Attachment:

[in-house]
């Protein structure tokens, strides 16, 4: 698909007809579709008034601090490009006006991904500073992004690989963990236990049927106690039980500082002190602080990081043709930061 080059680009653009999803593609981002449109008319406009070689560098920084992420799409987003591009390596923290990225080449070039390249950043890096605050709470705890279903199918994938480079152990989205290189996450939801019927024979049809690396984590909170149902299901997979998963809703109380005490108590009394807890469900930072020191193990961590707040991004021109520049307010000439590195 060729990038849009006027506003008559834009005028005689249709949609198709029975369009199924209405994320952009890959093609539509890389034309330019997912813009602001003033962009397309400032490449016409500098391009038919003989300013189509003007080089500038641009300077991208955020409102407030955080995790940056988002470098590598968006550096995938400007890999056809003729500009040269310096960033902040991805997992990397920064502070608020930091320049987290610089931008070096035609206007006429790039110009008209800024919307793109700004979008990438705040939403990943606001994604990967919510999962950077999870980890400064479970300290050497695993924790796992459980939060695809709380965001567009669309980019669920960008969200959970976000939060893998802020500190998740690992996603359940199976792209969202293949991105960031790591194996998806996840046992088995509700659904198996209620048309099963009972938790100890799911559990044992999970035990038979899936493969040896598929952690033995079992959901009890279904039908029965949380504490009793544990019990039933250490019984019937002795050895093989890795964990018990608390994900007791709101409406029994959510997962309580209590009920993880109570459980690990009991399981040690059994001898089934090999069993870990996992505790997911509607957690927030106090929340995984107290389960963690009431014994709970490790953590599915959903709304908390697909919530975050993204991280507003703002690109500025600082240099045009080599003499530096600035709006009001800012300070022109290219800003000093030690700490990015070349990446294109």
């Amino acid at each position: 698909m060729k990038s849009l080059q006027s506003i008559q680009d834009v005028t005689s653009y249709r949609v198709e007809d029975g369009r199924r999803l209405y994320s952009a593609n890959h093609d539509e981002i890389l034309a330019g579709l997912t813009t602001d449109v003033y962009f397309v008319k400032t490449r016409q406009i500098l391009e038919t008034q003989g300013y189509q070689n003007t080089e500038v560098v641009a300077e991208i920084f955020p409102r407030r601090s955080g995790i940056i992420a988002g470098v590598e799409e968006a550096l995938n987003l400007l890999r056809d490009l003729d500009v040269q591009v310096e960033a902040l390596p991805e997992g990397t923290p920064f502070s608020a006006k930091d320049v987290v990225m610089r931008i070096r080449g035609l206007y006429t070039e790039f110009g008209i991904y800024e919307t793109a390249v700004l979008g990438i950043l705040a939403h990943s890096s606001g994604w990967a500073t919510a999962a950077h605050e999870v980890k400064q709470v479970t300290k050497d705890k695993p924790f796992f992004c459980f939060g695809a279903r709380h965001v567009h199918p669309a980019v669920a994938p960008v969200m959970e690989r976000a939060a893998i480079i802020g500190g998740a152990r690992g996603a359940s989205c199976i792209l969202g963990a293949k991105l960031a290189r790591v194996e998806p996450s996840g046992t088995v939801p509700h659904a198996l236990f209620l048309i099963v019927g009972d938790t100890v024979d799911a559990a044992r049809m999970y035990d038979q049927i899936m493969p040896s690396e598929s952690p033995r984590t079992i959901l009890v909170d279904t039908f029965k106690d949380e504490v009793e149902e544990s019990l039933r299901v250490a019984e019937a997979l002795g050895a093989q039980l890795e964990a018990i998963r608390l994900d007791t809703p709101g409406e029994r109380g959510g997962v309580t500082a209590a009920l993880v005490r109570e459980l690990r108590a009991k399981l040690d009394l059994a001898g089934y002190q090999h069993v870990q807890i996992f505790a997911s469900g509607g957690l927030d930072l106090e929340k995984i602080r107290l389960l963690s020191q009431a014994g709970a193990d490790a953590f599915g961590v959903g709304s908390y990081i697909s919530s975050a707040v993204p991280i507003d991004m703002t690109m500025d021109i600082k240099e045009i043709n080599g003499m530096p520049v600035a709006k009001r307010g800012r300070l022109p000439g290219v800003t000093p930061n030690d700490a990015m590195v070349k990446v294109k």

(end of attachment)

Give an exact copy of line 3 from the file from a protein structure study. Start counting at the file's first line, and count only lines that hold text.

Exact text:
């Amino acid at each position: 698909m060729k990038s849009l080059q006027s506003i008559q680009d834009v005028t005689s653009y249709r949609v198709e007809d029975g369009r199924r999803l209405y994320s952009a593609n890959h093609d539509e981002i890389l034309a330019g579709l997912t813009t602001d449109v003033y962009f397309v008319k400032t490449r016409q406009i500098l391009e038919t008034q003989g300013y189509q070689n003007t080089e500038v560098v641009a300077e991208i920084f955020p409102r407030r601090s955080g995790i940056i992420a988002g470098v590598e799409e968006a550096l995938n987003l400007l890999r056809d490009l003729d500009v040269q591009v310096e960033a902040l390596p991805e997992g990397t923290p920064f502070s608020a006006k930091d320049v987290v990225m610089r931008i070096r080449g035609l206007y006429t070039e790039f110009g008209i991904y800024e919307t793109a390249v700004l979008g990438i950043l705040a939403h990943s890096s606001g994604w990967a500073t919510a999962a950077h605050e999870v980890k400064q709470v479970t300290k050497d705890k695993p924790f796992f992004c459980f939060g695809a279903r709380h965001v567009h199918p669309a980019v669920a994938p960008v969200m959970e690989r976000a939060a893998i480079i802020g500190g998740a152990r690992g996603a359940s989205c199976i792209l969202g963990a293949k991105l960031a290189r790591v194996e998806p996450s996840g046992t088995v939801p509700h659904a198996l236990f209620l048309i099963v019927g009972d938790t100890v024979d799911a559990a044992r049809m999970y035990d038979q049927i899936m493969p040896s690396e598929s952690p033995r984590t079992i959901l009890v909170d279904t039908f029965k106690d949380e504490v009793e149902e544990s019990l039933r299901v250490a019984e019937a997979l002795g050895a093989q039980l890795e964990a018990i998963r608390l994900d007791t809703p709101g409406e029994r109380g959510g997962v309580t500082a209590a009920l993880v005490r109570e459980l690990r108590a009991k399981l040690d009394l059994a001898g089934y002190q090999h069993v870990q807890i996992f505790a997911s469900g509607g957690l927030d930072l106090e929340k995984i602080r107290l389960l963690s020191q009431a014994g709970a193990d490790a953590f599915g961590v959903g709304s908390y990081i697909s919530s975050a707040v993204p991280i507003d991004m703002t690109m500025d021109i600082k240099e045009i043709n080599g003499m530096p520049v600035a709006k009001r307010g800012r300070l022109p000439g290219v800003t000093p930061n030690d700490a990015m590195v070349k990446v294109k």